Europe steel production
ArcelorMittal (MT) is the leading steel supplier in Europe. The company gets almost half of its revenues from Europe. Thus, MT investors should keep an eye on European steel industry indicators. In this part of the series, we’ll look at February steel production in the European Union (or EU).
Steel production falls
In February, ~13 million metric tons of steel was produced in the EU, a year-over-year decline of 6.3%. Notably, the EU saw the biggest decline in steel production in February as compared to other major steel-producing countries. While the US has taken some decisive steps against steel imports, Europe has been slow in taking action against Chinese steel imports. This is evident in the region’s steel production data. While US steel production has risen in the last couple of months, European steel production has been falling as can be seen in the graph above.
Falling steel production in Europe negatively impacts MT. U.S. Steel (X) also gets a significant part of its revenue from Europe. However, AK Steel (AKS) and Nucor (NUE) get most of their revenue from the US market (DIA).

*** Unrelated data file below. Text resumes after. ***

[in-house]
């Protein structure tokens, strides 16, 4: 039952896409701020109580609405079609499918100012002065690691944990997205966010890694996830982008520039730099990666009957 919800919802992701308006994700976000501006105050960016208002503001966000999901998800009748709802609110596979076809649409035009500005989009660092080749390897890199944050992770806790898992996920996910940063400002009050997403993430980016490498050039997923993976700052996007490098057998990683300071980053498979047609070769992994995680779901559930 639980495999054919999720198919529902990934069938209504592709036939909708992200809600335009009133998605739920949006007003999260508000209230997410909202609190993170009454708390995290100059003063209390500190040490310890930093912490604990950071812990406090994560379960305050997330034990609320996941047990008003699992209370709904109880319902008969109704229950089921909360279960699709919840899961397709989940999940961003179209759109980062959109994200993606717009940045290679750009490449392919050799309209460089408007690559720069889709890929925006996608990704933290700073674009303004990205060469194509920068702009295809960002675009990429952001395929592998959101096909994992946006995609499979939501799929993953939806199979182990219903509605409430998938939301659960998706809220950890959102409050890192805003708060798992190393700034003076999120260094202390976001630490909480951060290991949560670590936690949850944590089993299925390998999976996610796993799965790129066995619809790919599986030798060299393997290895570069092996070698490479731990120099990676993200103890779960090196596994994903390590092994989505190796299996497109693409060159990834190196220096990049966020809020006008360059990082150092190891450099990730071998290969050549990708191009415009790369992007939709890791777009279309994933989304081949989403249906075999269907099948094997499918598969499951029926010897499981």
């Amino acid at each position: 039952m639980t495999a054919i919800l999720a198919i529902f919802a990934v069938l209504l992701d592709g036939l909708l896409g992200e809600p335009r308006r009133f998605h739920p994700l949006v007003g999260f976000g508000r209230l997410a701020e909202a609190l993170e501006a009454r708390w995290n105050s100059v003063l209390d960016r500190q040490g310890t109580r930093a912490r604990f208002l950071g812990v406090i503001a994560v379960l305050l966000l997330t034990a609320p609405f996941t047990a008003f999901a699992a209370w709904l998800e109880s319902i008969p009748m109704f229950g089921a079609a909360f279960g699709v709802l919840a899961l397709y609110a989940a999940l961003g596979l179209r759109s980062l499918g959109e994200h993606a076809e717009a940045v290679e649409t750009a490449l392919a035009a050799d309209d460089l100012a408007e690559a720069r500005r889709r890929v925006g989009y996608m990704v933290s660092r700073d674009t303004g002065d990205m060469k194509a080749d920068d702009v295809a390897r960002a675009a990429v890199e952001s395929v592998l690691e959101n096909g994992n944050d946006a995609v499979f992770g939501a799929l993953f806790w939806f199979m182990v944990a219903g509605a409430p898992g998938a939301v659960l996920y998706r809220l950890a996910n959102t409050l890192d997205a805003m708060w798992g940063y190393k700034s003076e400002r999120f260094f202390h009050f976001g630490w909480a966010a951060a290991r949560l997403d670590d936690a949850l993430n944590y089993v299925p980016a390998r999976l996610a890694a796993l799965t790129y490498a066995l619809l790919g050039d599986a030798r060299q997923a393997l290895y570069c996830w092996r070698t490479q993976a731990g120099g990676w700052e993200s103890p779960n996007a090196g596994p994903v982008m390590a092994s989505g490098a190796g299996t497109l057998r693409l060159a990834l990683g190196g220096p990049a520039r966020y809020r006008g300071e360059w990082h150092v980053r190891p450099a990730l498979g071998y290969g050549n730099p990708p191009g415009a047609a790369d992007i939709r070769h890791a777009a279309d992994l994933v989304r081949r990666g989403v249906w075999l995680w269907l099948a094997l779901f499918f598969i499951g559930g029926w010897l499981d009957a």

In its 4Q15 earnings conference call, ArcelorMittal said that it expects the underlying steel demand in Europe to grow by 0%–1% in 2016. However, MT is also cautious about higher steel inventories, especially in Southern Europe, as a result of high levels of steel imports in 4Q15.
Note that inventory buildup as a result of more imports hampered the US steel industry in the second half of 2015. Steel buyers including metal service centers went about destocking the excess inventory that negatively impacted steel companies’ shipments last year. However, we might have reached the low point in this inventory destocking activity. You can explore more about this in our series, Are Steel Industry Indicators Showing Strength in 2016?
Let’s now look at the trend in Chinese steel production in the next part of the series.